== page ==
THE WHALING DEAD #1: There Is No Escape
The Whaling Dead is a continual feature at GATW. In these posts, we take a detailed and analytical look at the new AMC series, The Walking Dead. This week's entry focuses on the pilot episode, "Days Gone Bye." Be warned: spoilers ahead!
Always bring an extra horse.
That was one of the many lessons learned by protagonist Rick Grimes in the pilot of AMC's much-hyped zombie show, The Walking Dead. Other lessons included: turn out the lights, never turn your back on a gunman, and aim for the head. Directed by series creator and executive producer Frank Darabont, the premiere delivered a near-perfect blend of action, atmosphere, and emotion. Not to mention: it looks gorgeous. Darabont is well-known to film buffs as the director of movies like THE SHAWSHANK REDEMPTION and THE MIST, and the series looks and feels like something you'd catch at a multiplex rather than from the comfort of your living room. With true cinematic talent comes cinematic sensibilities, and the pilot episode provided us with a heavily nuanced and profound look at life in a post-apocalyptic world.
“NO GAS” reads a sign in the opening scene as a police car driven by our hero pulls into an abandoned station. It seems like a rather redundant statement to make, since in the post-apocalyptic environment of The Walking Dead, there isn’t much of anything. He encounters a young girl wandering among empty cars, only to discover what anyone familiar with the show's premise already expected: she's a zombie, eager to feed on his flesh. And so, the series kicks off with a literal bang, as Rick shoots a formerly-adorable little girl right between the eyes. Cue the opening credits, and we're off.
I told you to clean your room!
Speaking of the credits, it'd be remiss of me not to at least briefly mention the score by Bear McCreary, which manages to set the mood of the show without feeling overbearing and distracting. Forget the epic, sweeping musical motifs of shows like Battlestar Galactica or Caprica. The music in The Walking Dead is much more understated and never draws attention to itself (McCreary has posted a remarkably in-depth look at his process for crafting the score here). In fact, some of the more suspenseful scenes (including the one in the hospital) occur entirely in silence, which adds to the sense of realism and makes them even more terrifying. Music, while it can often intensify the emotions present in a scene, can also act as a comforting presence that subtly distances the audience from what they're watching and takes the edge off moments that would otherwise be too horrific for them to endure. Darabont realizes this, and only incorporates a score when it won't get in the way.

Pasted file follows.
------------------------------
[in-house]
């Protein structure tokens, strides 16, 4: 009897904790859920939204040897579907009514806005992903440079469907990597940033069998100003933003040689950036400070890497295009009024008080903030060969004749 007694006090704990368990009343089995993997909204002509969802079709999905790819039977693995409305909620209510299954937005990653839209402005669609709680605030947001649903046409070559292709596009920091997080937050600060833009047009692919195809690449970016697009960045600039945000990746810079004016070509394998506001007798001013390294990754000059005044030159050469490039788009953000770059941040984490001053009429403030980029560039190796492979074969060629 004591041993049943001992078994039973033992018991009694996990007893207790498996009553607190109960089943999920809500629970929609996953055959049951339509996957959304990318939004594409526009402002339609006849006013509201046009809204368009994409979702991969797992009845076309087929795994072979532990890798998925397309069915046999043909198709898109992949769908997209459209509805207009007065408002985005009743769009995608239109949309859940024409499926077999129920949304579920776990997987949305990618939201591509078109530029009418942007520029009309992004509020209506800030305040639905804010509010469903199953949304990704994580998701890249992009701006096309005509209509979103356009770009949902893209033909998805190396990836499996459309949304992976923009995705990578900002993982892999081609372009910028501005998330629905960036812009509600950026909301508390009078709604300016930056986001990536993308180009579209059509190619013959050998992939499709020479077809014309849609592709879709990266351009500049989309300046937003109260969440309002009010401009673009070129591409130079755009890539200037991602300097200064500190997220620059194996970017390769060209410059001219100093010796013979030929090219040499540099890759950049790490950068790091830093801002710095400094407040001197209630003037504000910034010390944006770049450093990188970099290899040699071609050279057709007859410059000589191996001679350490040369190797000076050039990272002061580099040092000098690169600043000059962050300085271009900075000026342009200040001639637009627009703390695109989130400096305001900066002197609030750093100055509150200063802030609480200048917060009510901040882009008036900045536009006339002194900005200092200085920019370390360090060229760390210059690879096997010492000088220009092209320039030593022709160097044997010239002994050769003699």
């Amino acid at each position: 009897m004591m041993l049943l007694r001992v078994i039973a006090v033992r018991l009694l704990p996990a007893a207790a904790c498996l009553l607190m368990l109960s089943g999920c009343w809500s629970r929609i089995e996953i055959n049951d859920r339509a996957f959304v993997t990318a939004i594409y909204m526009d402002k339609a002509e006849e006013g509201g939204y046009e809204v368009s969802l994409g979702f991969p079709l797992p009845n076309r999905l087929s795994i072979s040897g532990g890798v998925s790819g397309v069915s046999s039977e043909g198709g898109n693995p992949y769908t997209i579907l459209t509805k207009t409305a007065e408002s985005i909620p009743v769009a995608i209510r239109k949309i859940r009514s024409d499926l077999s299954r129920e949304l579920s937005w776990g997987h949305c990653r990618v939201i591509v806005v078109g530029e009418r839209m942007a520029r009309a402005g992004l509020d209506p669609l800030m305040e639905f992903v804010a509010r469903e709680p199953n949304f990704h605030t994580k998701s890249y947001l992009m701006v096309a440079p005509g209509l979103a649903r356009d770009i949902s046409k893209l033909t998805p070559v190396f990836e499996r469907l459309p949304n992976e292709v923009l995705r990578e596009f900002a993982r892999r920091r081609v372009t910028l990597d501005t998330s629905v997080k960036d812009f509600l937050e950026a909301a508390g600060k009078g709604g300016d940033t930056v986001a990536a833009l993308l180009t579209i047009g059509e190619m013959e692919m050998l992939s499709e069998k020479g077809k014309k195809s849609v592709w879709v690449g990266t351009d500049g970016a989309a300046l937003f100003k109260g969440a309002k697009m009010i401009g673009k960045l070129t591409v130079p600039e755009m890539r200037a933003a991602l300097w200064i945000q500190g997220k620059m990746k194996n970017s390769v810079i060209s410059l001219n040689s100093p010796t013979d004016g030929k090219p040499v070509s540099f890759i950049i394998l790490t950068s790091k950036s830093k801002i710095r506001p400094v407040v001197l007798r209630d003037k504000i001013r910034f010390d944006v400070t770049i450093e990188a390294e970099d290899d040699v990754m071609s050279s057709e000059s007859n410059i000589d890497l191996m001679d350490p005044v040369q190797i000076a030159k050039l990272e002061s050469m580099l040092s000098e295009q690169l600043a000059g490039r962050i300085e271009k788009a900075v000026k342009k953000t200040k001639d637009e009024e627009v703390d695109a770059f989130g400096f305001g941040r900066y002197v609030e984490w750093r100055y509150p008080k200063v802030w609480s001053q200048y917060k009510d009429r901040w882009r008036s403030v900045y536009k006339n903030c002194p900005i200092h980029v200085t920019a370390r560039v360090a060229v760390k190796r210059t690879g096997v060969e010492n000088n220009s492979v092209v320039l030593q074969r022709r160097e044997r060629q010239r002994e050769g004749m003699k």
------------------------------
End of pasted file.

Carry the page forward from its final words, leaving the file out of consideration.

The title theme.
The second scene reveals that the opening was actually a flash-forward. The world is still zombie-free for the time being, and Rick is - surprise, surprise - a real cop. He's on patrol with his partner Shane, and they're doing what many friends do: complaining about their spouses. Some critics have said that this scene drags on for too long, and it does. But it's also a painstakingly crafted conversation, in which Darabont not only establishes the strong bond between Rick and Shane but also foreshadows the horror that is soon to come. Shane can't stop complaining about how his wife always leaves the lights on, even though she's an environmentalist obsessed with saving energy. The irony is that in a few weeks, he’ll probably do anything for a small amount of electricity. When the world goes to hell, the true pettiness of problems that used to cause major disagreements will be easily apparent. He also references global warming, a subtle nod to the fact that zombie films are usually very similar to natural disaster movies. Later shots of deserted cityscapes and dilapidated buildings wouldn't seem out of place in the post-disaster context of a Roland Emmerich film, or on CNN after a Katrina-style catastrophe.
"I'd never say anything so cruel!" Rick declares, referencing an argument he had with his wife, Lori. The “we're-better-than-our-wives” subtext of the conversation will most likely be contradicted by the end of the first season. After all, when your life is potentially at risk, cruelty might be justified as self-defense. What kinds of things will Rick have to do in order to survive? In a society with no government, do moral codes and principles even matter anymore? Though some might feel it drags down the episode, I have a feeling that when viewed in the context of the entire first season this opening conversation will have more artistic purpose than might first appear.
During a showdown with some bad guys, Rick gets shot. Thankfully, the bullet is stopped by his vest. Unfortunately, just as he turns to reassure Shane that he's okay, a third gunman pops out and blasts him in the back. It's a nice little indicator by Darabont that this isn't going to be the kind of show where we can all rest easy with our problems solved. Just when it looks like things are fine, they might actually be about to get worse.